Child support


If two parents separate, one may have to pay child support to the other, as financial support for the costs of raising the children. Whether child support will have to be paid, and how much, will depend on how much each parent earns and how much time the children live with each parent.

There are three ways of making child support arrangements:

  • You can make a private agreement with your ex-partner, where you both agree on the amount one parent pays to the other. You organise payments and resolve issues between yourselves. You don’t need to have a formal document for this agreement, and it’s not registered with Inland Revenue.
  • You can make a formal voluntary agreement with your ex-partner, which is a child support agreement that’s written and registered with Inland Revenue. You and your ex-partner decide on the amount, but Inland Revenue takes care of collecting and paying the money, as well as following up on missed payments.
  • Inland Revenue can make a formula assessment if you and your ex-partner can’t agree on the arrangements. Inland Revenue calculates the amount to be paid. If the child support isn’t paid, Inland Revenue can ask the Family Court to enforce payments. The child support scheme is governed by the Child Support Act 1991 and is managed by Inland Revenue.
Next Section | Voluntary agreements

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Parents, guardians and caregivers

Where to go for more support

Community Law

Your local Community Law Centre can provide you with free initial legal advice.

Find your local Community Law Centre online:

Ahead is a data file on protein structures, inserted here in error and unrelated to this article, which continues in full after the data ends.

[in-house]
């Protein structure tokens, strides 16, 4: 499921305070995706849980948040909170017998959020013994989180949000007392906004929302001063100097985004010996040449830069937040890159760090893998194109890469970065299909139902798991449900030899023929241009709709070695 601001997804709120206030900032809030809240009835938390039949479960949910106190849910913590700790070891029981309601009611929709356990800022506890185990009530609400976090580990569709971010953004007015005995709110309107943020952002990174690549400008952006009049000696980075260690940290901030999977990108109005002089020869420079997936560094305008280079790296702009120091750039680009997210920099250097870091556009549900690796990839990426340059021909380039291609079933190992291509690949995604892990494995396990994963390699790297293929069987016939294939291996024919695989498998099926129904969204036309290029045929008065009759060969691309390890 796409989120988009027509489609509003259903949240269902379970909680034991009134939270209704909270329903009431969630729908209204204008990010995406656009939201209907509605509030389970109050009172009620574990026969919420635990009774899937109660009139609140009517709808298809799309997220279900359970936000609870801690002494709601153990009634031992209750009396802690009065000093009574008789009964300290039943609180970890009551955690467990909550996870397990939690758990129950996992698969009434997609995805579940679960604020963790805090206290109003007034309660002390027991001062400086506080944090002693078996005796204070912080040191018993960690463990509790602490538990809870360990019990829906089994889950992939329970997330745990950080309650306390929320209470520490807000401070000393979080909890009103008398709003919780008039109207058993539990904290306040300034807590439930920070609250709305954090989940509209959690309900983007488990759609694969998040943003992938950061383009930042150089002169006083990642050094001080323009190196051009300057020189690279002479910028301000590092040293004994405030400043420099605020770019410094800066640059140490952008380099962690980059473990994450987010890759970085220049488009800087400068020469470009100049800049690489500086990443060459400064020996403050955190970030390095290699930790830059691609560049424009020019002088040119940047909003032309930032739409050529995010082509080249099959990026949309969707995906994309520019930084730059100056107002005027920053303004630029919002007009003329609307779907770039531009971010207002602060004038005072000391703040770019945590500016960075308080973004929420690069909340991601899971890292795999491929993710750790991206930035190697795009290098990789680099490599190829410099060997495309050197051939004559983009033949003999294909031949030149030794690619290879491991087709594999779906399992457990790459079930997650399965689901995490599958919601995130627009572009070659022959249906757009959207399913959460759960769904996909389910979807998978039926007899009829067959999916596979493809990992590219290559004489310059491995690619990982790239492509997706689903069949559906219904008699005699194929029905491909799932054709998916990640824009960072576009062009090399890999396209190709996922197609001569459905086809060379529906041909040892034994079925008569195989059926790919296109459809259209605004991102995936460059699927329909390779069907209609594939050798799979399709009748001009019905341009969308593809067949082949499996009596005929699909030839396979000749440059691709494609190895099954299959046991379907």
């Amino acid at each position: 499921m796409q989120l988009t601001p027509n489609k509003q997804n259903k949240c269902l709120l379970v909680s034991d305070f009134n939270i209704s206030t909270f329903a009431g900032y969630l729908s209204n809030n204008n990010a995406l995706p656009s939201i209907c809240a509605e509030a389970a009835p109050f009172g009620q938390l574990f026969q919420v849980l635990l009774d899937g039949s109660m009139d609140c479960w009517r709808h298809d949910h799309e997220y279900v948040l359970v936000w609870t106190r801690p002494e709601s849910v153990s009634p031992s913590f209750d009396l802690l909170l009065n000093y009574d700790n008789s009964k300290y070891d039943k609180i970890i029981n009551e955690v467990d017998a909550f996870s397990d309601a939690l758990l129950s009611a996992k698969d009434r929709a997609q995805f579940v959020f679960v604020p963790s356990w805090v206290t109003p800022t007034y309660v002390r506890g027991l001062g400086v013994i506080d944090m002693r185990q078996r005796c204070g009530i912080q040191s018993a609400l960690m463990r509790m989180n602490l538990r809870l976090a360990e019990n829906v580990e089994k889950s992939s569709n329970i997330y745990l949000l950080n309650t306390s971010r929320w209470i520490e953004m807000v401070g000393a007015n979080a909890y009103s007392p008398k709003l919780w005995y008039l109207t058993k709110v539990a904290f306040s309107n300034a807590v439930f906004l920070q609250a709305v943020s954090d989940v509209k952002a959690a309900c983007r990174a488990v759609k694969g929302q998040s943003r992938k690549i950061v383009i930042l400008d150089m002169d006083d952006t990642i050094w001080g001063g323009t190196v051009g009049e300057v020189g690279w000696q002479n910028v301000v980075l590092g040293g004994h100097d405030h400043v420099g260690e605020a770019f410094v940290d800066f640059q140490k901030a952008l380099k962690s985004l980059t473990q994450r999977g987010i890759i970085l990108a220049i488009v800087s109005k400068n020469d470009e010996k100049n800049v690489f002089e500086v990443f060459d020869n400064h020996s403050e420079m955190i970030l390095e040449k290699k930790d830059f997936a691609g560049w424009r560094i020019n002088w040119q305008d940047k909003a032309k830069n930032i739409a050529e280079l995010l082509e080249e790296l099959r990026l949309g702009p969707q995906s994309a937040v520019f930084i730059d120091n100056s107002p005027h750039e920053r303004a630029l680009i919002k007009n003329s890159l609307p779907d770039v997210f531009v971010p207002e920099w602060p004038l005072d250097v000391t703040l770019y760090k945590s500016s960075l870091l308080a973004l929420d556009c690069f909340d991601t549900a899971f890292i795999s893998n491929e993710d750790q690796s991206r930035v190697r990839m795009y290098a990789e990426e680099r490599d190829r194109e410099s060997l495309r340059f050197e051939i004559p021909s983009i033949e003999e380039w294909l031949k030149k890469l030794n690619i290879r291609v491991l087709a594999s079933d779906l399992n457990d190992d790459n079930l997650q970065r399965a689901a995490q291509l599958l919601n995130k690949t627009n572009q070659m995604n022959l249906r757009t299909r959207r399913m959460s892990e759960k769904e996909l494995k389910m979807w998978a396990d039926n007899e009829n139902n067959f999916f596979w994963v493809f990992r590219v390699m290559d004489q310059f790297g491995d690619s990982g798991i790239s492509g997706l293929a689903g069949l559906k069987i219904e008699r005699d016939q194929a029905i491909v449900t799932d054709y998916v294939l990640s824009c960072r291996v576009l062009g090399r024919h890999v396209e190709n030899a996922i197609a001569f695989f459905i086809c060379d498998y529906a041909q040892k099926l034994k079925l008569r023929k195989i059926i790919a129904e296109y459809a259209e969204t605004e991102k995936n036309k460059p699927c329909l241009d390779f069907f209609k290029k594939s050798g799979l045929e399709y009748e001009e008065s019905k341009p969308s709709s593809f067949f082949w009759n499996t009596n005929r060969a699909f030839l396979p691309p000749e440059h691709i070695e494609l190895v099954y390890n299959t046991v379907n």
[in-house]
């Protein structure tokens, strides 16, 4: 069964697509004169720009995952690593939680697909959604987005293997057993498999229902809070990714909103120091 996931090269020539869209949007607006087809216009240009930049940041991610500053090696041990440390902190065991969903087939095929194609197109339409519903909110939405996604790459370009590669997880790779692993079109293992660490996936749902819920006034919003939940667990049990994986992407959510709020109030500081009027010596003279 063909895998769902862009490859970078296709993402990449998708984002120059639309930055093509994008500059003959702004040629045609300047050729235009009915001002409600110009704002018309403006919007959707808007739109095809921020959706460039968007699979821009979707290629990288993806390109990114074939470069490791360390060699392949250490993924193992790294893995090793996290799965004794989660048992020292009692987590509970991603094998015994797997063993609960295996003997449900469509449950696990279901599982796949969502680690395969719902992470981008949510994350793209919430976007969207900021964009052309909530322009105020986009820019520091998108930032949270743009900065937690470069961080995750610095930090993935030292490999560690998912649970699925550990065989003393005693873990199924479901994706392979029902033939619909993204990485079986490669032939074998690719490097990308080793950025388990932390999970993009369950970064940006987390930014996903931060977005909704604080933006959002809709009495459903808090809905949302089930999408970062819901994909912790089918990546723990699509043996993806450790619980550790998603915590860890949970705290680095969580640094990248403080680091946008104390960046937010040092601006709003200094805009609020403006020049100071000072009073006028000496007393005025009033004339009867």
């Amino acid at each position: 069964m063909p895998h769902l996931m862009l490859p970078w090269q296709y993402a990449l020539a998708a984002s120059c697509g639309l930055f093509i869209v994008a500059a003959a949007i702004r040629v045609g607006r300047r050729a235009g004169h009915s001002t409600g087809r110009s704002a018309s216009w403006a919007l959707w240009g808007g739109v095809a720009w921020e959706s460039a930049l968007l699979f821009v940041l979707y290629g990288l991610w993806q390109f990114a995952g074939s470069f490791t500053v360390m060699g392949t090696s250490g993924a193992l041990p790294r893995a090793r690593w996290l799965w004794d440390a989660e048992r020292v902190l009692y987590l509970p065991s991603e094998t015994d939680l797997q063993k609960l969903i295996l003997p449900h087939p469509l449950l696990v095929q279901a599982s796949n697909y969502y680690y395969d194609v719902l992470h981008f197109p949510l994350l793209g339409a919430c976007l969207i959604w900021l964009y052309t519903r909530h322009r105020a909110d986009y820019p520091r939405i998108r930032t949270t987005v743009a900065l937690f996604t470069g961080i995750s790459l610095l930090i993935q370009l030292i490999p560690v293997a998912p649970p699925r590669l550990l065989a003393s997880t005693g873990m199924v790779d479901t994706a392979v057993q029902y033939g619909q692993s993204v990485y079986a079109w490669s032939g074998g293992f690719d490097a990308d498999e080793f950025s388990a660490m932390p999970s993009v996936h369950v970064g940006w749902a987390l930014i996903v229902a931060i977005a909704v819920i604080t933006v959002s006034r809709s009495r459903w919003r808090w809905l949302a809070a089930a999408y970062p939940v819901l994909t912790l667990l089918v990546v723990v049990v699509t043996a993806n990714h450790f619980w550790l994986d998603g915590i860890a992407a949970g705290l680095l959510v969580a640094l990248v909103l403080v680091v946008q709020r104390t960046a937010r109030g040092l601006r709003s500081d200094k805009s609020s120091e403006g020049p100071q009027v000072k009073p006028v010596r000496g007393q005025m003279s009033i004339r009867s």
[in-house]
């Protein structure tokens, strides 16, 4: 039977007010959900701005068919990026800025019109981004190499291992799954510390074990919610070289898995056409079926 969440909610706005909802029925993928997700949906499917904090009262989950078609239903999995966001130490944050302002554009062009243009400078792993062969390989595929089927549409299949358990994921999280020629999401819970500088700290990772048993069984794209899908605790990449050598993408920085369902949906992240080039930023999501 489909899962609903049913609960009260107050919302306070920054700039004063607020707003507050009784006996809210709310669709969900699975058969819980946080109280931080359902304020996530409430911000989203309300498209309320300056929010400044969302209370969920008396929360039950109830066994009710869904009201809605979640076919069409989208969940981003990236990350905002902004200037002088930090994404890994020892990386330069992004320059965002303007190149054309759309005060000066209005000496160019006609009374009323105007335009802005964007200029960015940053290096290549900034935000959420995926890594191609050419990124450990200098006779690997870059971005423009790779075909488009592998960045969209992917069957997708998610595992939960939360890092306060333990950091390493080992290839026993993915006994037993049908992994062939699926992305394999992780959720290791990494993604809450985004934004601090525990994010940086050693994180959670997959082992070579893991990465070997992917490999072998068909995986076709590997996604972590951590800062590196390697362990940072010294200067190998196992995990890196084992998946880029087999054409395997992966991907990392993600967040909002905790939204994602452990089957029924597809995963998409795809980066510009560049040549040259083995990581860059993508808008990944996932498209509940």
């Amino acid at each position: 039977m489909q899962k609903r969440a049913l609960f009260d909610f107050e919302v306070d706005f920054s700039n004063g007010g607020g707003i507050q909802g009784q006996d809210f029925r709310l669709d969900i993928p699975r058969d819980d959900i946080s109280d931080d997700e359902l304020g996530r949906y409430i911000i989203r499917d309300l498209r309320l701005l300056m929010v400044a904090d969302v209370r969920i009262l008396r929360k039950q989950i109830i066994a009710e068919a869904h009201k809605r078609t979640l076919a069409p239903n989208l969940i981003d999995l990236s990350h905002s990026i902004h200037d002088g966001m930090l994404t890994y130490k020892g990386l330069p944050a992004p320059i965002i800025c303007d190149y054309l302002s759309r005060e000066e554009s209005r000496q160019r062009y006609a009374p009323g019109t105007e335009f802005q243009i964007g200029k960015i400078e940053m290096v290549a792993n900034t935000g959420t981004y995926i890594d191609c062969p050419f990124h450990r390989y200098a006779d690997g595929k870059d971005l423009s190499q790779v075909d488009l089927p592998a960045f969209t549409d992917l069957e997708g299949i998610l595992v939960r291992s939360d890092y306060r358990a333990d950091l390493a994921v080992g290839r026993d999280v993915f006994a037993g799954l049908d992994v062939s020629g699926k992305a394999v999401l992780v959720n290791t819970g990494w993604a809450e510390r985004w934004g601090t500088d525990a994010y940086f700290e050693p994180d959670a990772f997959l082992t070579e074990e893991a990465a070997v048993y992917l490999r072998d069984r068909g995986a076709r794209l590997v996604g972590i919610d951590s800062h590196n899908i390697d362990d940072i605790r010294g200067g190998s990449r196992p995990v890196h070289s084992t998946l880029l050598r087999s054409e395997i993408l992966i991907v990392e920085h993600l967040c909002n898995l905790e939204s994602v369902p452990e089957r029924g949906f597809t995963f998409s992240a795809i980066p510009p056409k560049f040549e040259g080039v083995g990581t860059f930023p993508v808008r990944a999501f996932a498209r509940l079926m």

Access the free “Pregnancy Rights: Your legal options before and after pregnancy” booklet, here. This booklet contains practical answers to questions about pregnancy and the law, and includes information on sexual health and consent, options after a positive pregnancy test, healthcare, education, housing and more.
Email for a hard copy:
Phone: Community Law Wellington and Hutt Valley – 04 499 2928

Family Court

The Family Court website covers many topics discussed in this chapter, including how the family court works, care of children, adoption and paternity.


New Zealand Law Society

The Law Society has helpful information on what happens with children when parents separate.


Inland Revenue

Inland Revenue’s Child Support webpage has a wide range of forms and guides for parents and caregivers.

Phone: 0800 221 221

Aotearoa New Zealand Association of Supervised Contact Services (ANZASCS)

The ANZASCS website has information about supervised contact and lists contact details for approved providers of supervised contact services.


Alternative Dispute Resolution

There are many kinds of “alternative dispute resolution” that, depending on your personal situation, may be cheaper and more successful than going to the Family Court. These include counselling, mediation and negotiation. The following list is not exhaustive:

Resolution Institute:
Arbitrators’ and Mediators’ Institute of New Zealand Inc (AMINZ):
Family Works:

Oranga Tamariki/Ministry for Children

Oranga Tamariki’s website has information about the adoption process.

Phone: 0508 326 459

Department of Internal Affairs

The DIA website has information on how to obtain original birth certificates for adopted children.


Registering your child’s birth

The Smartstart website allows you to register your baby’s birth online.


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